Tag Archives: study

Deadlines are my worst enemy.

Second week of school started today and I feel like I’m already behind my deadlines.

You know that feeling at beginning a new semester, or a new year and saying, “this year/semester will be the one, this is the good one” …well basically that’s me at the beginning of every academic period for the past 25 years. Sometimes it is a good semester sometimes I just want to be over with it and never speak about it again.

And you know what? The problem are the deadlines (at least for me). It is said that “the best inspiration is a deadline” and I agree at some extent, I’m incredibly good at working under a hard deadline but the reality is that I developed this skill because I tend to underestimate the time that I need for a specific task. This is why I have been challenging myself to organize in a better way and use tools to know how much time it takes me to work on a project or an assignment (like this one).

Let’s face it, everyone has experienced at least once the panic followed by squeezing a week’s worth of work into one night. No matter what you study and at what level you are…deadlines are coming!


In my experience, this are the stages for tackling a deadline.

Stage 1: The “initial excitement”.

The excitement of starting something new is basically the first thing in the list. Humans are curious by nature, hence when someone introduce us to an assignment, a task, or a challenge the first thing we do is to show interest and go over and over the problem to tackle it as fast and in the smartest way as possible. Someone gives you homework, off course the first thing you want to do is to be over with it as soon as possible.

In my case this stage is rather short, the excitement disappears as soon as I realize that the assignment will take quite some effort and time. The following feeling in the list is: “I got this under control”.

Source: Pixabay.

Stage 2: “Everything is under control”.

Lectures end, and you just head home with a print out of the assignment buried in the deepest part of your backpack not worrying too much about the deadline because “there is plenty of time to work on it and write the report”. Let me tell you something…time is never enough. It sounds super easy, and if someone knows about underestimating deadlines that’s me. I mean… honestly, I’m a pro at miscalculating the time that it takes to finish any schoolwork and I end up leaving everything for the last days.

Source: Pixabay.

Stage 3: PANIC!

This is the stage when realization comes. Things didn’t go the way they were supposed to go and time now is flying in front of your eyes as you try to settle down and be extra efficient to finish in time. Software crashes, unsaved reports, slow computers, and network failure to name a few of the potential things that can go wrong. Panicking is the stage where I get 70% percent of the work done probably. It is the stage that seems to never end although the time flies. It is the stage where I get super pissed at myself and vow to start ahead the next time.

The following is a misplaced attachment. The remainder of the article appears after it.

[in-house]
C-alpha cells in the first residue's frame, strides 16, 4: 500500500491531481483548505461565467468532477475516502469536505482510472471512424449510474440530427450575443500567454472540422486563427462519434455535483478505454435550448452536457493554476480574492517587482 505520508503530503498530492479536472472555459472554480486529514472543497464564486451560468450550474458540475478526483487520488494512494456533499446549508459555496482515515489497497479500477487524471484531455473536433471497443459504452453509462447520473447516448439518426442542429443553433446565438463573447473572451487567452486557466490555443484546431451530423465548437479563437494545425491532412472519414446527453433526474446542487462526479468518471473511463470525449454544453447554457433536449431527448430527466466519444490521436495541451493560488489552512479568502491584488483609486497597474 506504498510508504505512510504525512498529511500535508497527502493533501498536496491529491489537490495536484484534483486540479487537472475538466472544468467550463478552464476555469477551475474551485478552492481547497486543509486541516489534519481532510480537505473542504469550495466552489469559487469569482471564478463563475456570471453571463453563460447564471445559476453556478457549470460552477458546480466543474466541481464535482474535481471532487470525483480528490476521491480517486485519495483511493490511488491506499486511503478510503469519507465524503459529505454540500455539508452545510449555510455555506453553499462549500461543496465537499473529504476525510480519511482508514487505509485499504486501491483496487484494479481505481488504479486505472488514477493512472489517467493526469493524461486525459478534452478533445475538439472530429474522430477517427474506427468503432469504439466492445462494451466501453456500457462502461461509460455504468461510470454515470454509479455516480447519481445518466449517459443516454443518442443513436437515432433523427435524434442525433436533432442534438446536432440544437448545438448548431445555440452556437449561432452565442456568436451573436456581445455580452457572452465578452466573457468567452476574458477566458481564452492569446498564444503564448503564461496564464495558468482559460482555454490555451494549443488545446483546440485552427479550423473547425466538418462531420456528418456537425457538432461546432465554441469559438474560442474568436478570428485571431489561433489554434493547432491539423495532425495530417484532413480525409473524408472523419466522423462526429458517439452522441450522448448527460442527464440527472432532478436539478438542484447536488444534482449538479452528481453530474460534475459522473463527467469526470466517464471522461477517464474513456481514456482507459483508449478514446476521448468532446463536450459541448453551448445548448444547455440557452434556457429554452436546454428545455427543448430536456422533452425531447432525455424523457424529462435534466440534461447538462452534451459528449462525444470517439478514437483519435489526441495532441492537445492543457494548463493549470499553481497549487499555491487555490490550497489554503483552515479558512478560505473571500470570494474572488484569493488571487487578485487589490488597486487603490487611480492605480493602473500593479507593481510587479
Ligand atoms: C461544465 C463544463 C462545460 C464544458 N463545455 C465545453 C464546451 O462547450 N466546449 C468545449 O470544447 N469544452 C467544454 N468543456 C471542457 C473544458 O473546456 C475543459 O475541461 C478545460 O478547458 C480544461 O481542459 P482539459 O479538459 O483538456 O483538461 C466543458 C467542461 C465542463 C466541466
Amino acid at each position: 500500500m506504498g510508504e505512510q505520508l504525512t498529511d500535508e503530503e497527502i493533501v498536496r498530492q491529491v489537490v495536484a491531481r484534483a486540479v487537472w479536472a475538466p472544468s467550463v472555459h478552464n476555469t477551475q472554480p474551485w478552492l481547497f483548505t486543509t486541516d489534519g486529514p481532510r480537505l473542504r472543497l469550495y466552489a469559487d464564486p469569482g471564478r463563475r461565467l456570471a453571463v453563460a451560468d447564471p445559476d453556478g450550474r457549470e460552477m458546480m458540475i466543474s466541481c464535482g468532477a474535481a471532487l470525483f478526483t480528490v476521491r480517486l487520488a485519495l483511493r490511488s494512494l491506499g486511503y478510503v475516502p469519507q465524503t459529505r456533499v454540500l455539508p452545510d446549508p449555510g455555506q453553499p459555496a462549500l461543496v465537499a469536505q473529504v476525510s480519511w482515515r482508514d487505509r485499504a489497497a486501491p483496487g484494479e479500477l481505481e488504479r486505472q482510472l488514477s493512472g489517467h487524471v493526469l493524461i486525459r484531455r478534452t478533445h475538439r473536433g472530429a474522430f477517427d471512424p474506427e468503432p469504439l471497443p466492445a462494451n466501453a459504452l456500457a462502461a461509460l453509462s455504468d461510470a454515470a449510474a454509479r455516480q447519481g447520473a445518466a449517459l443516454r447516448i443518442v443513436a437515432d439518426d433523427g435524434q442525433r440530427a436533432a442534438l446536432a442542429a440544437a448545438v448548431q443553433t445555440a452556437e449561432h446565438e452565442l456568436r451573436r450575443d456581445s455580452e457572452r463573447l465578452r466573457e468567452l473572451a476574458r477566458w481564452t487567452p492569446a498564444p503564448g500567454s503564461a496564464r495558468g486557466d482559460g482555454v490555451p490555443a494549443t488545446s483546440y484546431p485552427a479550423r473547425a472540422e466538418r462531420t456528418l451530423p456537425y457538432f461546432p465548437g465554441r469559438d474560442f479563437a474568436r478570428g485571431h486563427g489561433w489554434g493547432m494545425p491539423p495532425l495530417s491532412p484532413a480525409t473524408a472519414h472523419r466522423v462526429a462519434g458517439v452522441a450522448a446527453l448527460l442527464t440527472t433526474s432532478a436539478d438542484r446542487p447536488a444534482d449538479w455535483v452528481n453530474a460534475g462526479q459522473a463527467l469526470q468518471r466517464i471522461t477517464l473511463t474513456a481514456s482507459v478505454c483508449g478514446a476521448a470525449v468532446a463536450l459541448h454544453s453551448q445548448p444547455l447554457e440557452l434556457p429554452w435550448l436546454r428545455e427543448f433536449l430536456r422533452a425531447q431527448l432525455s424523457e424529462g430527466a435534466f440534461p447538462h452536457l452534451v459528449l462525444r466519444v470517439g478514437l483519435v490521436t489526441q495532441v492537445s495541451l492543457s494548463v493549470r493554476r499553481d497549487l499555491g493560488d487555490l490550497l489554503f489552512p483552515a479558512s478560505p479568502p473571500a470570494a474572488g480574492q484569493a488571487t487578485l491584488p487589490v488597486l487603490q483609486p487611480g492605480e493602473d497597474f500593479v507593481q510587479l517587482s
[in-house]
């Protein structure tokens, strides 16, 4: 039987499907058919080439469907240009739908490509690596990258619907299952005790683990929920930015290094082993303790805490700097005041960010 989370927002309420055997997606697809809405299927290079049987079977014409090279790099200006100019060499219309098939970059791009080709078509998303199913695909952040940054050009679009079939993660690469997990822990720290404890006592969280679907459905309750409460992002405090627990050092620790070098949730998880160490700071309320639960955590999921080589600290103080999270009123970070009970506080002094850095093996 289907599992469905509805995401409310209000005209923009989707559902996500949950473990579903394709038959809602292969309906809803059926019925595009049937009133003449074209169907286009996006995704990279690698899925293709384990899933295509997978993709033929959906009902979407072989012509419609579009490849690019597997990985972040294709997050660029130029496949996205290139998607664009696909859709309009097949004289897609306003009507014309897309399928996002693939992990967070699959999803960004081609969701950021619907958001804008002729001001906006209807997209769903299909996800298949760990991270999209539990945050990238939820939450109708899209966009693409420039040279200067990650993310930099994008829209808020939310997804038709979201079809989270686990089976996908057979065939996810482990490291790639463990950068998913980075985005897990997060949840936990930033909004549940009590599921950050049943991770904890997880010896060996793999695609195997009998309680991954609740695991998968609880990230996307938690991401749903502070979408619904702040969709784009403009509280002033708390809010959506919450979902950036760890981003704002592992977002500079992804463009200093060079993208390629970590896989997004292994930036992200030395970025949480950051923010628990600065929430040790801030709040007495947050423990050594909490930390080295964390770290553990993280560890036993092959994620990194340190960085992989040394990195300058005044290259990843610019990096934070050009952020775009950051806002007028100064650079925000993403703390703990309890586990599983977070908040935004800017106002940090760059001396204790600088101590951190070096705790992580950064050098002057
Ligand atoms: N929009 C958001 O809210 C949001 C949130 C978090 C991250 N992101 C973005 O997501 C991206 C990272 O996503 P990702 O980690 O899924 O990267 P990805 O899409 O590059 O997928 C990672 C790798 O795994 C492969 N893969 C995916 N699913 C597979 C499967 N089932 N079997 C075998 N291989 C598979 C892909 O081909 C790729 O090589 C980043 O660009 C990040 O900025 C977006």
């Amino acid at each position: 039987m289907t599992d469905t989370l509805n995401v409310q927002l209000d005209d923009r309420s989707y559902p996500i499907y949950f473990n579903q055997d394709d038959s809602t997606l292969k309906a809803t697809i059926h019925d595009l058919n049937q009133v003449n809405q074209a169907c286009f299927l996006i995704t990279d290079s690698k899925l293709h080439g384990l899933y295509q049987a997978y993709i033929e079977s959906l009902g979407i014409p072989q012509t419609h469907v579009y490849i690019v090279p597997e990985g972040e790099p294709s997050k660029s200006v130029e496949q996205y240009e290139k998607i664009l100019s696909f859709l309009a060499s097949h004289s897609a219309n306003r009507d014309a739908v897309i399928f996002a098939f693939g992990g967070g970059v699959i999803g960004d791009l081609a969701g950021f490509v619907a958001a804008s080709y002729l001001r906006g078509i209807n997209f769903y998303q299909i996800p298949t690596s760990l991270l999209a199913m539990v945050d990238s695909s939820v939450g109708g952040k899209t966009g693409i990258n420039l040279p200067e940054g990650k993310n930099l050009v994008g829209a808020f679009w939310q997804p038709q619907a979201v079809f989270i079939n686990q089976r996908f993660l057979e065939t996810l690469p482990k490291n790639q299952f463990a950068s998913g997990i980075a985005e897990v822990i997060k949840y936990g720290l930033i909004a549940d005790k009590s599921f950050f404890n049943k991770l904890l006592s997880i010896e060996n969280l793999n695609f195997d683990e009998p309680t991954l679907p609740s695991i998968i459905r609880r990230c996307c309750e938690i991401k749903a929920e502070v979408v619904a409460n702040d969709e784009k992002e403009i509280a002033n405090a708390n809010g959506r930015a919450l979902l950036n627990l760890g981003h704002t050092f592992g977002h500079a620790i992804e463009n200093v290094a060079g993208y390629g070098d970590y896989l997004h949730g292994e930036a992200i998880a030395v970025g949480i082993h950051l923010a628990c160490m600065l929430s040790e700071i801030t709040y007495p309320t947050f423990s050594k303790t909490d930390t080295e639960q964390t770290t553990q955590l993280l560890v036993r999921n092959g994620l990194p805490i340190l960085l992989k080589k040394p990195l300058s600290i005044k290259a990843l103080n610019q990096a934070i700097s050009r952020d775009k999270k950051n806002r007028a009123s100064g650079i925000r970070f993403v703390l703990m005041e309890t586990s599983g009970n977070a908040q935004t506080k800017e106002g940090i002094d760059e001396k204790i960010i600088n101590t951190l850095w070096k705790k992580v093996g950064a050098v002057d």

Stage 4: “The submission”.

At the end, everything is ok. The report is submitted and all the stress is now in the past. Yet, there is still a feeling in this stage that I’ve felt before. That feeling you get the morning after a long night partying… that feeling is “I’m not doing this again in my life”. Probably a few of you might relate to that sensation.

Now that my last year as a master’s student is starting. I realize that this is the beginning of the end as my life as a student. Maybe this is the academic year where I will be ahead of all my deadlines. Maybe not.



Pomodoro Technique. What is it, and why you should use it!

If you are like me, then you struggle A LOT to focus on one thing at a time. This is exactly why the Pomodoro Technique will be perfect for you. I don’t consider myself the best student, not even in the top of my class but I also don’t believe in comparing people, I’m more of a “everyone has different skillsets”, and “everyone can learn whatever they want if they put enough effort” kind of guy. Anyway, I’m already getting off topic (just proving the point that I get distracted easily).

Studying is something that comes in different forms and sizes, some of us just do final exams, some others do home exams and some other do projects and presentations. At the end, everyone puts effort and time into preparing either for the exams or into a project; so, I believe that every student or/and prospective student will find the Pomodoro Technique very useful.